The Republican primary race looks very fluid as we head into New Hampshire, albeit against a backdrop of an enormous lead for Donald Trump in the New Hampshire polls taken before his second-place finish in the Iowa Caucus. It is worth reviewing how the New Hampshire electorate is likely to differ from the Iowa Caucus electorate.
Obviously a primary has a much bigger turnout than a caucus, and New Hampshire generally is a very high-turnout state (as usual, all eligible-voter numbers from ElectProject):
8.17% of all eligible Iowa voters voted in this year’s GOP Caucus, and that’s a dramatic increase from the last two cycles, when it was steady around to 5.4%. Even compared to the number of people who showed up to vote for McCain or Romney in November, only about 17% of all Republican general election voters caucused those years.
By contrast, almost a quarter of all eligible New Hampshire voters showed up for the Republican primaries in 2008 and 2012, and when you compare the GOP primary turnout to the final McCain/Romney vote, it’s around 75% – which is how the New Hampshire primary electorate is twice the size of the Iowa Caucus electorate even though the eligible voting age population of New Hampshire is half that of Iowa. If turnout surged compared to past years at the same rate it did in Iowa (which is unlikely since it’s so high to start with, but bear with me), we’d see something on the order of 380,000 votes in New Hampshire, well over a third of all the state’s potential voters and more than the number of votes either McCain or Romney won in the general election.
And the makeup of those voters is also quite different. One way to illustrate how is with a little math. I re-ran the results from the Iowa “entrance polls” to compute each candidate’s share of certain blocs of voters (backing out the voters for Paul, Huckabee and Santorum), and ran them against the demographic breakdowns in the 2012 New Hampshire primary exit polls. For example, if each candidate won the same share of Republicans, the same share of independents, and the same share of Democrats as they did in Iowa, how would their results look different in New Hampshire, assuming a 2012-style breakdown:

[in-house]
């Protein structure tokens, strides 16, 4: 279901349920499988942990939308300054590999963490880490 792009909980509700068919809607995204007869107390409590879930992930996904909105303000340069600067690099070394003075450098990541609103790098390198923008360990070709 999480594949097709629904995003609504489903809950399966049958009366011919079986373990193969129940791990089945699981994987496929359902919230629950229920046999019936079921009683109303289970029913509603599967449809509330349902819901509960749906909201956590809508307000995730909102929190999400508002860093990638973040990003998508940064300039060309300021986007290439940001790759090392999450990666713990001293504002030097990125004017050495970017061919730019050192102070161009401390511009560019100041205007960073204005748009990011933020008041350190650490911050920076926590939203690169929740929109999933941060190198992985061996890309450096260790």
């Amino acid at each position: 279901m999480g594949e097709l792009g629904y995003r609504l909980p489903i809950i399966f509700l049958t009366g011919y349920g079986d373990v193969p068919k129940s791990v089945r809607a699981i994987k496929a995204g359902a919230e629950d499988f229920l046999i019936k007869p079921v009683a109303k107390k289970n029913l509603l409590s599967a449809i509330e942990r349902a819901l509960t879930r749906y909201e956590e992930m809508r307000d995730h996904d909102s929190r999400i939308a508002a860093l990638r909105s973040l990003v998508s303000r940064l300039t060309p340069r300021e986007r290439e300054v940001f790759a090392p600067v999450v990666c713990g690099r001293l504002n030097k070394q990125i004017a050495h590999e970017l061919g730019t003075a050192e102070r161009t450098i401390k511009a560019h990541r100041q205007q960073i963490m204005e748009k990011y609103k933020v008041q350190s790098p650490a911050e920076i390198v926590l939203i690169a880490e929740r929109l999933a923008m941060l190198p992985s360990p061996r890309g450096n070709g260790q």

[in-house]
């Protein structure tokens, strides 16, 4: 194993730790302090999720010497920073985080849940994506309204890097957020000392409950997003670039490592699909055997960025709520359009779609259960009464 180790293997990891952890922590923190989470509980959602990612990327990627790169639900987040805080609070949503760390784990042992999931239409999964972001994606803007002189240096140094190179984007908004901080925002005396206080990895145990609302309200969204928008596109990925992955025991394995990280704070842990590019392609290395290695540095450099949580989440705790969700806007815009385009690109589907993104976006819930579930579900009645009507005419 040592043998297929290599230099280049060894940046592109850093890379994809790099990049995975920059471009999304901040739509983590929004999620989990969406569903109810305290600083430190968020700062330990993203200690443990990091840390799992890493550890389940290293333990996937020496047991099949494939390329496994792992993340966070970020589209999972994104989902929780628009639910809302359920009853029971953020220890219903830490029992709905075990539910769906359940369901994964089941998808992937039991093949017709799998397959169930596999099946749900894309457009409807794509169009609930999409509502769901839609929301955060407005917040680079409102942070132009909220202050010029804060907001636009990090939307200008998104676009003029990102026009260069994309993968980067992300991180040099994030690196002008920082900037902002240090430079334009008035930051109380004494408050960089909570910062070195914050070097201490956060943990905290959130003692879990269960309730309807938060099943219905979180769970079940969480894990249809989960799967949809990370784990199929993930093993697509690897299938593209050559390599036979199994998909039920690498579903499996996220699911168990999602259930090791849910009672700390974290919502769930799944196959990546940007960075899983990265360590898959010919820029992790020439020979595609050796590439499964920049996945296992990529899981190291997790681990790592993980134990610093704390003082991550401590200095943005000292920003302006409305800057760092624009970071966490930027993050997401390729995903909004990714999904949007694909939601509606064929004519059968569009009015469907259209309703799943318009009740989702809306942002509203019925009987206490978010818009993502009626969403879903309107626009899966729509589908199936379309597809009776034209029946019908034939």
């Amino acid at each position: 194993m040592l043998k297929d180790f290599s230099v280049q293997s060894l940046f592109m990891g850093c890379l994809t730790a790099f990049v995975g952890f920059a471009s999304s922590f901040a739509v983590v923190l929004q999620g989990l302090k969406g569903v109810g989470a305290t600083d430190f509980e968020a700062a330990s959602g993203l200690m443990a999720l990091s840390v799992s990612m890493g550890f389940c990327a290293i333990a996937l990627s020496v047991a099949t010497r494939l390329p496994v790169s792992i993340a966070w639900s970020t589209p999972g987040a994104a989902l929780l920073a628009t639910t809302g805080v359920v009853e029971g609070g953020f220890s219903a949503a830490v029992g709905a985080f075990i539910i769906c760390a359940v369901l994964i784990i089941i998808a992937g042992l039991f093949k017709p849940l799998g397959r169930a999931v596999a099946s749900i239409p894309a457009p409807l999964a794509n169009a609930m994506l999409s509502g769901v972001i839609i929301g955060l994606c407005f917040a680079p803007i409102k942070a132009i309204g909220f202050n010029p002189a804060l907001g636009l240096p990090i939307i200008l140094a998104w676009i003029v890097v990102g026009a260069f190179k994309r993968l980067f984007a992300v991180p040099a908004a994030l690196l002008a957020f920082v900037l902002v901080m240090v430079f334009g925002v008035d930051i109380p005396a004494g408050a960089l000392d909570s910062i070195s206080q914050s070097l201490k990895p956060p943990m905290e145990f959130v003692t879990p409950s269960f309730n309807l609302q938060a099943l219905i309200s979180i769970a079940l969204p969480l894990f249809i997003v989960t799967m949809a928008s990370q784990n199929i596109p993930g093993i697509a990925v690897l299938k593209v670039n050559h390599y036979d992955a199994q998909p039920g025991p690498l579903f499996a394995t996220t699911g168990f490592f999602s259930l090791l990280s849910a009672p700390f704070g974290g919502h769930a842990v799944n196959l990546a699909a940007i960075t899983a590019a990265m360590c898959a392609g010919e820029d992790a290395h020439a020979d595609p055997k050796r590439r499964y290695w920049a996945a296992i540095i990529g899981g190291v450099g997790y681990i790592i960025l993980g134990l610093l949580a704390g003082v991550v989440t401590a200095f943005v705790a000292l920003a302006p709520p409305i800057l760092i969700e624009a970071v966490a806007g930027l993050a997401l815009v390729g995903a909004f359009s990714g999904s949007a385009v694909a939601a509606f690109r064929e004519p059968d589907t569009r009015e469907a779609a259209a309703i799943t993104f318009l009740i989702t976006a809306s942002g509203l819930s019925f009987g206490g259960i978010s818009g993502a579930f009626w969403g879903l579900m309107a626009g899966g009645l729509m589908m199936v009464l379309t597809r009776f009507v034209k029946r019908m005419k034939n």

Unfortunately, we don’t have a breakdown of how Democrats voted in Iowa (they were just 2% of the caucus goers), but even in 2012, with no Democratic primary, they were only 4% of all GOP primary voters. One assumes most of that vote will go to Trump and Kasich, but it’s a small factor so I left it out here. As Jim Geraghty notes, Democrats are allowed to vote in the GOP New Hampshire primary only if they re-registered as a Republican or an independent by October 30, so if Trump or Kasich wants to bring over a bunch of those voters, they needed their ground organization to be registering them months ago (this seems unlikely).